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Next Level: ‘Old Arden’ and LSU will have their opportunities against Ole Miss and Louisiana native Shea Patterson

October 18, 2017

In watching the replay of LSU’s comeback win over Auburn, Christian LaCouture saw the same Arden Key that everyone else saw.

“I feel like it was the old Arden again, coming around the corner,” the LSU defensive end said. “He was doing that before, but I think he was a little overweight.”

The Old Arden roared to life during LSU’s furious 20-point comeback in the 27-23 victory of then-No. 10 Auburn. The stat sheet — a season-high 6 tackles — only tells half of the story. The advanced stats show Key’s backfield presence. He had six quarterback pressures, easily his most since a return five games ago against Mississippi State.

This is good news for 24th-ranked LSU (5-2, 2-1 Southeastern) and bad news for its next opponent, Ole Miss (3-3, 1-2). The Rebels are a pass-happy team that provides a perfect opportunity for the Tigers’ junior edge rusher to extend his newfound sizzle after a quiet first four games.

Ole Miss attempts more passes a game (39.5) than all but 17 other teams, and the Rebels have allowed more sacks (16) than all but 12 teams that have played six or fewer games.

Shea Patterson is not easy to tackle, though. The No. 1-ranked pro-style passer in the 2016 class, Patterson is a threat to run. More so, he’s a threat to escape the pocket and chunk it down field. The Rebels are a big-play passing attack, a unit that ranks second nationally in completions of 30 yards or more (17).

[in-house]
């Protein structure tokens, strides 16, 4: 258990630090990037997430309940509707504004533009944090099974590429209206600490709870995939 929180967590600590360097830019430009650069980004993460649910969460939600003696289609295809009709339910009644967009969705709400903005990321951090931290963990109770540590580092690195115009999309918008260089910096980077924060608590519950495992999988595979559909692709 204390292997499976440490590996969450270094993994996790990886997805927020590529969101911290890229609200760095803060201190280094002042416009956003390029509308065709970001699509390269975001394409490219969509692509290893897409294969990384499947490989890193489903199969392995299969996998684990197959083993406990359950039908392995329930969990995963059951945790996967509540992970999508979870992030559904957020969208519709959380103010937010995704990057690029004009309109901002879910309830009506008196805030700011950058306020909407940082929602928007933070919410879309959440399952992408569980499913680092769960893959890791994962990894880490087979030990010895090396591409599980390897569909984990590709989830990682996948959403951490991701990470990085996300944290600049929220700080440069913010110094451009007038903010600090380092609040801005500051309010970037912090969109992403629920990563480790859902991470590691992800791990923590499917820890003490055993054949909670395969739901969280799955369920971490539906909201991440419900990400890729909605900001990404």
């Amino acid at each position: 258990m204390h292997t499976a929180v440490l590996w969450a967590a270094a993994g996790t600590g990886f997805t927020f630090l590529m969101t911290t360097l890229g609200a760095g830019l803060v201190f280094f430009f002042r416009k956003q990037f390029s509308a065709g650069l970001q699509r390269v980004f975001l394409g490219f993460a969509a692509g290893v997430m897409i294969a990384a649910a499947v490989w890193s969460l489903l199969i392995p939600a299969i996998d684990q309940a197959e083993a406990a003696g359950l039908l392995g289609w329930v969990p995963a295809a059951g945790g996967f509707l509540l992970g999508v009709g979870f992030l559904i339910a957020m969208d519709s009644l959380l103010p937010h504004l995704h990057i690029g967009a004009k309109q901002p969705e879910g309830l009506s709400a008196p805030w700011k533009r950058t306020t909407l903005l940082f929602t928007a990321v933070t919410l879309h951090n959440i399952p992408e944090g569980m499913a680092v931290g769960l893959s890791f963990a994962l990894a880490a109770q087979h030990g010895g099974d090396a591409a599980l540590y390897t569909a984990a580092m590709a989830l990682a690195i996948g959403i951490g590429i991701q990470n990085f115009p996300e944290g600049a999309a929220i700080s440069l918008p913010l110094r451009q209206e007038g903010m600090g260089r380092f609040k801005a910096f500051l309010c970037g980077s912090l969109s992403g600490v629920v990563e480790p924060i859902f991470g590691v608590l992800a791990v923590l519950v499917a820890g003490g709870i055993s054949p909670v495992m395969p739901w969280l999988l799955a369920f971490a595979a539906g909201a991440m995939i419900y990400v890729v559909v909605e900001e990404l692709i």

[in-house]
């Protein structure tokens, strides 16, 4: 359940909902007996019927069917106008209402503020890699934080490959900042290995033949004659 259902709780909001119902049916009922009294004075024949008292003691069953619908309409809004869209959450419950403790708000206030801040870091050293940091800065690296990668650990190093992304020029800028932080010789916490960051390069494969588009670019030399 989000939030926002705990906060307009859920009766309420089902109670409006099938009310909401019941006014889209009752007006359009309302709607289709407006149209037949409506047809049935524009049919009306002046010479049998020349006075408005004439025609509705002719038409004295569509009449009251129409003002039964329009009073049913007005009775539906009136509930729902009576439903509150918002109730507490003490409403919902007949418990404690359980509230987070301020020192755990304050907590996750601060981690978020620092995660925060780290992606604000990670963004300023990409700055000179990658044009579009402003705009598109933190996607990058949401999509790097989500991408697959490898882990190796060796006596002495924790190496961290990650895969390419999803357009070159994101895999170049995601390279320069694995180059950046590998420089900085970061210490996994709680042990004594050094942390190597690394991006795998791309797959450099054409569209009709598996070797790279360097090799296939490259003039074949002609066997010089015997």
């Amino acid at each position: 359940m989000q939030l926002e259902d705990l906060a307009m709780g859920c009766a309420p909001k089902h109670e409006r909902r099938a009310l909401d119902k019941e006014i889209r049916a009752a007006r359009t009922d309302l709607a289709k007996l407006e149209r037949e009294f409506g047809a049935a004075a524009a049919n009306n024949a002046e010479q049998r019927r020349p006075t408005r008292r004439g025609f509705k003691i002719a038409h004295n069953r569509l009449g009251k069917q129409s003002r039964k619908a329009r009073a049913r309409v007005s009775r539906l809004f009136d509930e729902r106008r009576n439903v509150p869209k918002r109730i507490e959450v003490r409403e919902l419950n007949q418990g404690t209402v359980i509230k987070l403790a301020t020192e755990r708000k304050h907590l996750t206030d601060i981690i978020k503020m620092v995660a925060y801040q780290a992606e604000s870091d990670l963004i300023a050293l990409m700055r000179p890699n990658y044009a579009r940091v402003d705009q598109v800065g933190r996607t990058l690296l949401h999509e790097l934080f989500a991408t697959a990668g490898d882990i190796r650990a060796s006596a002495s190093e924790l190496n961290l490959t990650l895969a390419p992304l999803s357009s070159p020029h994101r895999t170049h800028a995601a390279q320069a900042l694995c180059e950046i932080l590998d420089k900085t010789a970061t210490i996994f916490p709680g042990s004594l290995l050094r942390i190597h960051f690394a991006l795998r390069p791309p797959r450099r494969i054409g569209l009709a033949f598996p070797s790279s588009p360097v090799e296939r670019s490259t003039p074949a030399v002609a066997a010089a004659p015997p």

Toppling Patterson is critical. Trapping him in a closing pocket is the goal.

It can be difficult. The 6-2, 200-pound Shreveport native has a quick release, and LaCouture referred to him as a “gunslinger.” He compares Ole Miss’ pass-leaning, up-tempo spread scheme to the one Syracuse brought into Tiger Stadium last month. He compares Patterson to Syracuse QB Eric Dungey “but with a better arm,” he said.

“It’s so quick out of his hand. A lot of three-step (drops),” LaCouture said.

Key, meanwhile, is rounding into shape, and coordinator Dave Aranda is moving him around in attempt to get him effective matchups. During the first half of the game against Auburn, Key lined up, with his hand on the ground, at a defensive tackle position, beside LaCouture and with Corey Thompson and K’Lavon Chaisson as the edge guys.

“He’s down to 253 pounds now as opposed to 270 something. (It’s) making a difference,” coach Ed Orgeron said.

He’ll be hunting down a player with a connection to this place. LSU courted Patterson during his high school days at Calvary Baptist. His brother, now on the Ole Miss support staff, served in a similar role at LSU.

Some in the state say he snubbed his home-state school signing with its SEC Western Division rival. Last year, Patterson was left in Oxford, Mississippi, during the Rebels trip to Tiger Stadium. He watched the Rebels lose 38-21.

Patterson returned to Louisiana this summer to serve as a counselor at the Manning Passing Academy, and he recited to a reporter Ole Miss’ slogan this season, one that cannot end with a bowl because of self-imposed NCAA sanctions.

“If we’re not going, you’re not going,” he said. “That’s our motto.”